Although ten of the 35mm negatives were usable, the emulsion on them had melted just enough so that it slid a bit over the surface of the film. Consequently, sprocket holes—which would normally punctuate the unexposed margin of the film—cut into the lower portion of the images themselves. Ironically, the blurring of the surviving images may actually have strengthened their dramatic impact, for it imbues them with an almost tangible sense of urgency and explosive reverberation.
Written by Cynthia Young, ICP Curator of the Capa Archives
The backstory to history is as interesting as the photos themselves.
Happened upon this great photo and back story while perusing Danya Bateman’s Flickr account:
I love this unremarkable image for a couple of reasons: The central figure is a ceiba tree, the world tree in Mayan cosmology, which stands in the center of the Four Directions and is believed to lift up the sky. Its celestial correlate is the Milky Way, the Mayan highway to the heavens.
The power pole next to it is pure happenstance, of course, but it’s in the shape of the cross – a symbol that the ancient Mayan long used to represent the world tree (decorating it, as they still do in Chamula, with the flowering blossoms of the ceiba and the needles of the pine) – long before the Spanish arrived and introduced their cross, carrying the crucified Christ. They use it still today, in Catholic churches, where ancient Mayan belief and colonial religion come together in a fascinating amalgam.
While we were traveling in Guatemala we had the good fortune to see a ceiba flowering in Mixtec Viejo, a remarkable highland site about two hours outside Guatemala City. I didn’t realize how remarkable the flowering was until I went digging for some background material on the ceiba as World Tree, and found this afterword by Linda Schele in Maya Cosmos, the book she co-authored with David Friedel and Joy Parker:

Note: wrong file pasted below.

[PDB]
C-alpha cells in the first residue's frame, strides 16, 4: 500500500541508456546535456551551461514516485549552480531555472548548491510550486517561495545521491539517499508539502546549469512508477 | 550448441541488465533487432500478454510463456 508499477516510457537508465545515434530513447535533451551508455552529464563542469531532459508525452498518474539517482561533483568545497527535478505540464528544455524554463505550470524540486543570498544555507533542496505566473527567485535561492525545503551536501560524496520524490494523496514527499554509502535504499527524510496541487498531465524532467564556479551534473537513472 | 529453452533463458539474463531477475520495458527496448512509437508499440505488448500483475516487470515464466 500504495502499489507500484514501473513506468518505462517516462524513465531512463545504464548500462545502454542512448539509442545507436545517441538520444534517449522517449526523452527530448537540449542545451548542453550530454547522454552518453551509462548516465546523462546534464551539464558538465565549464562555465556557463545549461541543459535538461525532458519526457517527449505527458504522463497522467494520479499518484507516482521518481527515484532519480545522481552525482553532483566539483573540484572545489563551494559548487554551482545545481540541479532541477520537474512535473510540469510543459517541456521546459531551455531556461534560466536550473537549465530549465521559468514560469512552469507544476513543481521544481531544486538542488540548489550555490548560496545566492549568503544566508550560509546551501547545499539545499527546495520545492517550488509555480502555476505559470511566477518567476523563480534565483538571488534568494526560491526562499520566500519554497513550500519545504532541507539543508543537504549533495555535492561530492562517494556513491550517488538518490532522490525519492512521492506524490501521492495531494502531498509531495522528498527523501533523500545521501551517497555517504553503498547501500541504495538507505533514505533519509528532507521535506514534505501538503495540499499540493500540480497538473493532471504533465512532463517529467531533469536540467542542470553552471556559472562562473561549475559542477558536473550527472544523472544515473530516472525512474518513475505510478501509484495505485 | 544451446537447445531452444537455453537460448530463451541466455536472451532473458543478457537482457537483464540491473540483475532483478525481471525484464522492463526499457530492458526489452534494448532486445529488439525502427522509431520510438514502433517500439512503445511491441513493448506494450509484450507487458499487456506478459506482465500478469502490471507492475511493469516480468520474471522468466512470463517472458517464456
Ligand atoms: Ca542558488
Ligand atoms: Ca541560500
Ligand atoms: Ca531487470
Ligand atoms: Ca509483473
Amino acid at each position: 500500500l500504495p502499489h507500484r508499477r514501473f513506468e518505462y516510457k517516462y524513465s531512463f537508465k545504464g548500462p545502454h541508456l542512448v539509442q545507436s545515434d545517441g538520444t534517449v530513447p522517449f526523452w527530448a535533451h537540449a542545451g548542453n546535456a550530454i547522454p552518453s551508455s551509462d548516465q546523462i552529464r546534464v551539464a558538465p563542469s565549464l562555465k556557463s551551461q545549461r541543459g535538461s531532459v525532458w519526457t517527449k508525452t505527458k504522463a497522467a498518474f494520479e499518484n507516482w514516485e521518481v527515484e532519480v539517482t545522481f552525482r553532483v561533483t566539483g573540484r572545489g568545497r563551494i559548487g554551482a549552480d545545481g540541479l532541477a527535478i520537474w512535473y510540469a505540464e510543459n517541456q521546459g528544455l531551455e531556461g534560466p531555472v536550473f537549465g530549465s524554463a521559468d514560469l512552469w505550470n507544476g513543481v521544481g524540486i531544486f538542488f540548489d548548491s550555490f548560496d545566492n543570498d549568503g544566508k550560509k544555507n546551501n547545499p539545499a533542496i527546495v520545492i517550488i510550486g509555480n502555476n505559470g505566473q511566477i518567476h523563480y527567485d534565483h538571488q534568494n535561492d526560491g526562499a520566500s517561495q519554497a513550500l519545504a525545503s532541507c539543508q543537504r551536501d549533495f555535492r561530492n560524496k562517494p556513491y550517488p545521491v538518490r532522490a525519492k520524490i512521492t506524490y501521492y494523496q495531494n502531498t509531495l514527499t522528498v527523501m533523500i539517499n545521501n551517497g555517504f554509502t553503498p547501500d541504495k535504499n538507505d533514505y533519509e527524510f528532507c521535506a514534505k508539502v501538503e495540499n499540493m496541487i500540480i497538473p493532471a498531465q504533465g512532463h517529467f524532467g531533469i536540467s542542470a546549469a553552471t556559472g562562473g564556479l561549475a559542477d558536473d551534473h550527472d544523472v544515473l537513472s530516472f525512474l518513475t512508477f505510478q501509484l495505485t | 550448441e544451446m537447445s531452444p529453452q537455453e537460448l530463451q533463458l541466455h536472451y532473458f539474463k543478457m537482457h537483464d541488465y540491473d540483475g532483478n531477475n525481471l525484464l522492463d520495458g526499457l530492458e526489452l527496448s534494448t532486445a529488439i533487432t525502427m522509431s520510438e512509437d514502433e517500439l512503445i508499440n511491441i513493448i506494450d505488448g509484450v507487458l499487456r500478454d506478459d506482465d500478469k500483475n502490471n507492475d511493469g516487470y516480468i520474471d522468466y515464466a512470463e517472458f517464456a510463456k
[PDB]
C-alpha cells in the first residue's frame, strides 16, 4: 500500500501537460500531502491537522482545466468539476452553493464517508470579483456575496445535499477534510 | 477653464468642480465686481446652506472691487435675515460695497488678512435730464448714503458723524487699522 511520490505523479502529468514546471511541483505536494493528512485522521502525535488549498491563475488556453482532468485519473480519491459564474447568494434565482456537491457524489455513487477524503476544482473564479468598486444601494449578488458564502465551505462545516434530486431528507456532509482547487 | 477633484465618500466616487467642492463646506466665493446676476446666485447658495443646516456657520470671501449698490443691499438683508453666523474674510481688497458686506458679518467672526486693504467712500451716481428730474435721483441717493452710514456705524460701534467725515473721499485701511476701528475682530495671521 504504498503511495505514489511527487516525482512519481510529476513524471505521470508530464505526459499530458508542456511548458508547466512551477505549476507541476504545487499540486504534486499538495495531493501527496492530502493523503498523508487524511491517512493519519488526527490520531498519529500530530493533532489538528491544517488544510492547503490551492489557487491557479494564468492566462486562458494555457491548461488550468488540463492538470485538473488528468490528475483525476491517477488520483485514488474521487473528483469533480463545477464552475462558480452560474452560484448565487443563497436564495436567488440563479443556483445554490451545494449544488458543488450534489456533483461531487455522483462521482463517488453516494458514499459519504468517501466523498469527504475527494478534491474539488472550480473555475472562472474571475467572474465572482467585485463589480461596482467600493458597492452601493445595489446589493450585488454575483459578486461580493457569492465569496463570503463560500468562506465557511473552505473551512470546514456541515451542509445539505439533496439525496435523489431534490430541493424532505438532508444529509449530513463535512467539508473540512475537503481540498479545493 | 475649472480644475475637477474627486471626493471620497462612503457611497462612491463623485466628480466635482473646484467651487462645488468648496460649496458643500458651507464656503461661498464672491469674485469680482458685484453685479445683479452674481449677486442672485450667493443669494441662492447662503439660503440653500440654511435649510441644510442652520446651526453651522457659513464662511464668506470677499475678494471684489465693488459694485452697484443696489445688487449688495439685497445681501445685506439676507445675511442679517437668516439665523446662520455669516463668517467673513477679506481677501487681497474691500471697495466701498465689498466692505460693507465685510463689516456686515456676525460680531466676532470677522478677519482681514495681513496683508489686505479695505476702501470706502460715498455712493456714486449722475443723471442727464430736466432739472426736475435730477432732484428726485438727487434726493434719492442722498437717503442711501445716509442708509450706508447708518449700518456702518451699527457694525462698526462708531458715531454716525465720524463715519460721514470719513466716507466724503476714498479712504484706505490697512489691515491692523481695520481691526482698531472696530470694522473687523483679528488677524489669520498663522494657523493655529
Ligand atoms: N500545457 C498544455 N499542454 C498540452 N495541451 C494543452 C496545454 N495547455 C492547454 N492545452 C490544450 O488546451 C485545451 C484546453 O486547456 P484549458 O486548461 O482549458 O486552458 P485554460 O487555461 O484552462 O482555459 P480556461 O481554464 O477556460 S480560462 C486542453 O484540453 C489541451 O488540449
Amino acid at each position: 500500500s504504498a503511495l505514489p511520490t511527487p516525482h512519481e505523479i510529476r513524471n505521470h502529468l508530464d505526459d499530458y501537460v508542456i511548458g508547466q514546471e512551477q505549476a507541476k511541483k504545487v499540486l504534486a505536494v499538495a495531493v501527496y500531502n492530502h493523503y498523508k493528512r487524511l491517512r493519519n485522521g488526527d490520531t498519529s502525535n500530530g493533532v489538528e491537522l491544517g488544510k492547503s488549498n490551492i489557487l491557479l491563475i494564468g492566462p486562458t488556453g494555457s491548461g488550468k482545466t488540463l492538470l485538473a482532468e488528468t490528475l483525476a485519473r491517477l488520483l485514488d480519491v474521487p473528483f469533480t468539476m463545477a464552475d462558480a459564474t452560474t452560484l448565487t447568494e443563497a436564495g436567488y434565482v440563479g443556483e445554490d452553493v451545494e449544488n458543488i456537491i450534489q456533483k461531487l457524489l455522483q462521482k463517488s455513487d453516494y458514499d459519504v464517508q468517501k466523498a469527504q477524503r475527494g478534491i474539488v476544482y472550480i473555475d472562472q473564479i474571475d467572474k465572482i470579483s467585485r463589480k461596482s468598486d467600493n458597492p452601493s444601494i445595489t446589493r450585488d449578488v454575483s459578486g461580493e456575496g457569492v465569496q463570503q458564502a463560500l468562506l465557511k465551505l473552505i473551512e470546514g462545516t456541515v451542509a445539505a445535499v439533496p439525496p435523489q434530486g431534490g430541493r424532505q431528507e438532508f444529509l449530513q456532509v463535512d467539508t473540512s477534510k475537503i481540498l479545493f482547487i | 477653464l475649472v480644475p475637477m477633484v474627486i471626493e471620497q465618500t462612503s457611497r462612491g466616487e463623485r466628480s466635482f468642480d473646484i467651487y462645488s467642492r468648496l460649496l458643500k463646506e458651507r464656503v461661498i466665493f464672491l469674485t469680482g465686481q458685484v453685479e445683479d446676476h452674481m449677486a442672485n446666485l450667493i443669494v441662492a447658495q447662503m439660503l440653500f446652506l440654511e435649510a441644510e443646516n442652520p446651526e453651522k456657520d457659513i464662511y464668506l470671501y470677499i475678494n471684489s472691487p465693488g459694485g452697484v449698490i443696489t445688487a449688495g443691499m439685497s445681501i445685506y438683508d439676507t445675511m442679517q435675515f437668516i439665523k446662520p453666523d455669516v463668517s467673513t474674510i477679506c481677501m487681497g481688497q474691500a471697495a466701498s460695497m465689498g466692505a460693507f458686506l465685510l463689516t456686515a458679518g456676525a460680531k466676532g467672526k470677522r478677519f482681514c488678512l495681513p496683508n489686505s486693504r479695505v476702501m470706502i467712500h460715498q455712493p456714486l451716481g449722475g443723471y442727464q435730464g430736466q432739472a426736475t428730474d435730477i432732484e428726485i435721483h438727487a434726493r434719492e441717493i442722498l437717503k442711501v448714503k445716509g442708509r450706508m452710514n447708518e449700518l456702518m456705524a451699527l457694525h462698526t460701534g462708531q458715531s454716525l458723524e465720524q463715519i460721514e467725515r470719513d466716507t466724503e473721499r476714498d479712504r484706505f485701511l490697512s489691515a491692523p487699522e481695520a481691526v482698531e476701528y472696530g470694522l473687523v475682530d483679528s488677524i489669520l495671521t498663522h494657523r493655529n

“‘It’s a ceiba,’ I chirped and began looking for a branch low enough to see one of the blossoms up close.…”What I saw stunned me, for in her hand [where she held a ceiba blossom] lay a perfect replica of the earflares worn by the Classic Maya kings. Suddenly I understood the full symbolism of so many of the things I had been studying for years. The kings dressed themselves as the Wakah-Chan Tree, although at the time I didn’t know it was also the Milky Way. The tzuk head on the trunk of the tree covered their loins, the branches with their white flowers bent down along their thighs, the double-headed elliptic snake rested in their arms, and the great bird Itzam-Yeh stood on their head.
"I already knew as I stood under that young tree in Tikal that the kings were the human embodiment of the ceiba as the central axis of the world. As I stood there gazing at the flowers in Joyce’s hand, I also learned that the kings embodied the ceiba at the moment it flowers to yield the sak-nik-nal, the “white flowers,” that are the soul of human beings. As the tree flowers to reproduce itself, so the kings flowered to reproduce their world.
"When I returned to Austin, I went to the Plant Resources Center of the University of Texas Herbarium and spoke to Dr. Carol Todzia about what I had seen. She helped me find out about the life cycle and natural history of the ceiba and exactly how unusual the little encounter was. Not only are ceibas so high that you usually can’t see the blossoms, I learned that they do not necessarily bloom every year. In fact, it can be as much as ten years between such flowerings. … The ceiba flowers in January through the first week or so of February. … The tree blossoms in the month just before Creation day on February 5, so that it was in flower when First Father raised it into the sky."
One more reason I love this image: the faint impression of the volcano Atitlan in the far distance. Shortly after I took this shot we would hike up a hill to the pilgrimage site of the Dios Mundo, where new year offerings lay smoldering, and the ancient stone head to which they were presented stood in alignment with the mountain and the ceiba in the distance.
~Trent Gilliss, senior editor